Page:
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Libertarianism and its discontents

CNET News.com's Michael Kanellos says that while those in the tech world want to see government out of our lives, they don't really mean it.

The 2008 presidential race has begun, and the libertarian machine in the tech world is already cranking up.

It's the same story every couple of years. Let's clear the deck of lawyers! Let's stop supporting failing industries and others with subsidies! A national ID plan is the first step toward totalitarianism! There's even a candidate--Ron Paul, running as a Republican--championing many of the signature causes. He wants to eliminate the IRS and claims you may need a doctor's prescription for vitamins if the U.S. stays in the WTO.

Our God-given right to Flintstone's Chewables! You'll have to pry them out of my cold, dead hands.

In general, the platform revolves around two principles. One, we should only pass laws that make sense. And two, the government should interfere in the economy and people's lives as little as possible. In the abstract, these are fine principles with which nearly everyone can agree. In practice, they're a crock, and here are some of the reasons why:

1. Government regulation is good. Not always, but often. The unfettered free market cannot solve all problems. Even Adam Smith said there's a tendency toward collusion. Thus, you need to apply regulatory frameworks to keep it in line.

Besides being the home of the free and the brave, America has also given birth to more chiselers than perhaps any nations on earth.

History makes the regulatory case. Critics said the creation of the SEC in the wake of the 1929 stock market crash would end free enterprise. Instead, it curbed fraudulent trading and created a stable foundation for a huge expansion of equity. Zoning and land use laws were derided as "takings" of property in the early 1900s. But now you don't have to worry about your neighbor erecting a hog-rendering plant next to your condo, or threatening to do so without a payoff. And the stock market explosion of the '90s? Was it caused by scaled-back regulation or the implementation of retirement laws that let people put more money into the stock market?

Admittedly, health and safety laws can add costs and delay products. Just ask the factory owners in China who have been exporting products with lead paint.

2. It can also open opportunities. The above just goes over preventative laws. What about laws that create freedoms? Until the 1860s, limited-liability corporations--which allowed investors to pool their money and not easily get sued directly--didn't exist. Limited liability massively interferes with free market principles: large organizations couldn't exist without it. Getting rid of it might actually be good for controlling campaign contributions and income inequality. But few people probably want to seriously reverse the policy.

3. We live on government subsidies. One of the chief ironies of Silicon Valley is that it's a hotbed of antigovernment sentiment and one of the biggest beneficiaries of government spending. Stanford went from being a regional university to a global powerhouse through aggressive pursuit of federal and state grants in the '50s. The Internet? A military project. Ask all of the cellular carriers if they'd really like to pay the fair market value for their spectrum.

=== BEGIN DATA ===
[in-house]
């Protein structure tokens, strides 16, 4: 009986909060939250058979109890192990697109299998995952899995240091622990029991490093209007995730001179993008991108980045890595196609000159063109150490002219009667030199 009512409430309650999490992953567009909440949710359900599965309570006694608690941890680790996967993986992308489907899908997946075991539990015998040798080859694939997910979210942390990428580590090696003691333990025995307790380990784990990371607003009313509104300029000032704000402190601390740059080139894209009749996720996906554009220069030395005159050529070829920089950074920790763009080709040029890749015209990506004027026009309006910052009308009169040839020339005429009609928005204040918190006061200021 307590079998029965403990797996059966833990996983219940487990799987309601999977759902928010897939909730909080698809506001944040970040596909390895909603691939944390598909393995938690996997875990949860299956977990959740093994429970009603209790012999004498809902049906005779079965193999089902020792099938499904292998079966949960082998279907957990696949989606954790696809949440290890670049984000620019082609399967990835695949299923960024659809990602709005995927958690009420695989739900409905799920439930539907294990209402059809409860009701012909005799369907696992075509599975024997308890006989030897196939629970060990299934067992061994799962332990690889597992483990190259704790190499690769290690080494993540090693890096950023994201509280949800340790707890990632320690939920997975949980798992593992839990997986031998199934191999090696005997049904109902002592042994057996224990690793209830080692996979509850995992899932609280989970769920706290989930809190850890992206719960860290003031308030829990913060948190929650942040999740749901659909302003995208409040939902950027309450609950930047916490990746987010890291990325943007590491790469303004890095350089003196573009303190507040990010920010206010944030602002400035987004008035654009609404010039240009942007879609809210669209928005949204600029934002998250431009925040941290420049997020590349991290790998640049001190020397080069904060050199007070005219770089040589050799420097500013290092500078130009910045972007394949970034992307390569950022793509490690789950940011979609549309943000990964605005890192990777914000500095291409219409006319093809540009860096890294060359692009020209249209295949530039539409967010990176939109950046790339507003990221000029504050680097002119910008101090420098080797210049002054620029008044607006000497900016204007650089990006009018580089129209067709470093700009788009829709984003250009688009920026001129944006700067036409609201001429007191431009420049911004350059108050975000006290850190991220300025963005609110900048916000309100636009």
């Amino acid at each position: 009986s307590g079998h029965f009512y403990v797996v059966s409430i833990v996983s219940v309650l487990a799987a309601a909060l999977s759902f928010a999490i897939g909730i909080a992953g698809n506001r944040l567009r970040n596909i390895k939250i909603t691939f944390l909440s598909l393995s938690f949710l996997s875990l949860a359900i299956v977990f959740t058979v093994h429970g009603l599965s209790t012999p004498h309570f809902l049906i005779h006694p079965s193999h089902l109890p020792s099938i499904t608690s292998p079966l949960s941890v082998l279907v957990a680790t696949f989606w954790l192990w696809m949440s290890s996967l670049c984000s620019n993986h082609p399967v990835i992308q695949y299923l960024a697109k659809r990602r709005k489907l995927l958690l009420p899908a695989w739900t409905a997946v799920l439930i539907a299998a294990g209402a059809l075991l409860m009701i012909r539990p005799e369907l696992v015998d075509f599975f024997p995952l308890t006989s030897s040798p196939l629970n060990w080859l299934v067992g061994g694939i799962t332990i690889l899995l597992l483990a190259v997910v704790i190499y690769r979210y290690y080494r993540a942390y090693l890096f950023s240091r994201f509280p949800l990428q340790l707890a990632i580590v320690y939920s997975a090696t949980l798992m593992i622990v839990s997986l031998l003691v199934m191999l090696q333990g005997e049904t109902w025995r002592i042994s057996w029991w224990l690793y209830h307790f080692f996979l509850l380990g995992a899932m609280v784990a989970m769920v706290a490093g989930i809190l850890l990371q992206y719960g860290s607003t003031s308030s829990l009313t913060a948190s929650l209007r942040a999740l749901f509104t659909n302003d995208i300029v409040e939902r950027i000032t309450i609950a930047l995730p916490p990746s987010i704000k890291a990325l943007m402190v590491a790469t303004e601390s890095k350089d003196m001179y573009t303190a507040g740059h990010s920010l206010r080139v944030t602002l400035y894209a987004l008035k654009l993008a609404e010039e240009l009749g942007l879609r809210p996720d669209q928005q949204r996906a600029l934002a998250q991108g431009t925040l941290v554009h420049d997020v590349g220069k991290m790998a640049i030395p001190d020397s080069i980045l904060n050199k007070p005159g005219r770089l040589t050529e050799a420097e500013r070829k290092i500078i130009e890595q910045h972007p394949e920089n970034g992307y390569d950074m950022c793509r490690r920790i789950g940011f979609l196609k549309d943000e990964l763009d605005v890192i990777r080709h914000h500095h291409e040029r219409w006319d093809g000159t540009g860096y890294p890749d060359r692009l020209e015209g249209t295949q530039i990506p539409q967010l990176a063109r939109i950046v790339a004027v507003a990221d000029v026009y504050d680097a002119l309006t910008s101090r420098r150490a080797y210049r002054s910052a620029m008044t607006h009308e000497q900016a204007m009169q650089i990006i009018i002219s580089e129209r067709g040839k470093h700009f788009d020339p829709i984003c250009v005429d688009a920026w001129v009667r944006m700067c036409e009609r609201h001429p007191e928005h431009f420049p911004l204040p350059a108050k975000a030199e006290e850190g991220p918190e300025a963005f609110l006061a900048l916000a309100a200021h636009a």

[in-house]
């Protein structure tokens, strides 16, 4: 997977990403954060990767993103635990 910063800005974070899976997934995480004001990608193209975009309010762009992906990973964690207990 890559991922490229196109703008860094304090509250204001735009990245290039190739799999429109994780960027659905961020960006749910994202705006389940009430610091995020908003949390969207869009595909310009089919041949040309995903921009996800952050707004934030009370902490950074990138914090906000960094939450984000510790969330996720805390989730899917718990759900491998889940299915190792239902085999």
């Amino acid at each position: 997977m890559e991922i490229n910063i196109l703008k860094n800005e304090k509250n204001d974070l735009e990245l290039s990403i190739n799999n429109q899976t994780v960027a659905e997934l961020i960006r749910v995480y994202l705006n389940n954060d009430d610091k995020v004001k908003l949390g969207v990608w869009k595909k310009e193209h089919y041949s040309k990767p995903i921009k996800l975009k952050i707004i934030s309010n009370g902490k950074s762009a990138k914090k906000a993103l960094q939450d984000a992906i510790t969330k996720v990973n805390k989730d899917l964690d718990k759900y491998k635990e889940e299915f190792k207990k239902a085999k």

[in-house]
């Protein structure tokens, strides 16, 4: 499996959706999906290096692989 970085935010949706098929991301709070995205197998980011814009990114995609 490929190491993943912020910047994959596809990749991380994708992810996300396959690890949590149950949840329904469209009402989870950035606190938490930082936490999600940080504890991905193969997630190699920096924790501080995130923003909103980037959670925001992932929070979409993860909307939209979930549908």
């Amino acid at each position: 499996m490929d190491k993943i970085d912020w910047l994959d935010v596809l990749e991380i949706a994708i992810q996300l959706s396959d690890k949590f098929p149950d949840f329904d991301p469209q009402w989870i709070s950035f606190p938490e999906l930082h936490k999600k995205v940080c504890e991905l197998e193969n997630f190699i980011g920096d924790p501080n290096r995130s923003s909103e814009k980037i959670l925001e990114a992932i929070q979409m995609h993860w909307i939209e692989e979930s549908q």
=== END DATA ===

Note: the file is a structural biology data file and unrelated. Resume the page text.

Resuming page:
We don't want to go bonkers with funding. If NASA offered someone $5.6 million to develop a lazy Susan that could operate in zero gravity, I'd say no. But if you take the money, you shouldn't be allowed to whine too much.

The green-tech revolution will require a lot of up-front spending from the government, as well. T.J. Rodgers, Cypress Semiconductor's CEO, underscored the dichotomy on the issue in an interview last year.

"I don't like subsidies. I don't think the government ought to be taking money from people and giving it to other people, for any reason," he said. "Having said that, the subsidies in Germany--I'm all for the German subsidies (laughs). I'm real happy to take money from the German government...I just don't like American subsidies."

4. Individuals don't always act reasonably. People can be motivated by carefully calculated self-interest, but they also act out of spite, jealousy, group solidarity and delusions of grandeur. In a world run by logic, there is no place for pistol-whipping someone in a Las Vegas hotel room for O.J. memorabilia.

Thus, trying to pass laws or resolve conflicts through a shared notion of "common sense" invariably will fail. Unfettered freedom of speech? Everyone loves it. But should there be restrictions on pornographic sites? On pornographic sites in which your head is grafted onto that of an actor? We live in world of gray.

5. We're born to cheat. Besides being the home of the free and the brave, America has also given birth to more chiselers than perhaps any nations on earth--another reason I love this country. Everyone has an angle.

Simplifying regulations--only passing laws that are three paragraphs long at most (another common libertarian chant)--would lead to all sorts of creative scams. The flat tax wouldn't be imposed for five minutes before a thriving gray market existed.

6. Compromise isn't fun. This is the untidy, unspoken secret of libertarianism: it's no fun holding office. To get bills passed, you have to water them down and engage in horse trading. Carping from the sides holds much more promise.

The federal bureaucracy is by no means perfect and tax revenues are spent imperfectly. But what happens when you get a small, centralized government with little money, a hamstrung police force and few enforceable laws? You get Somalia.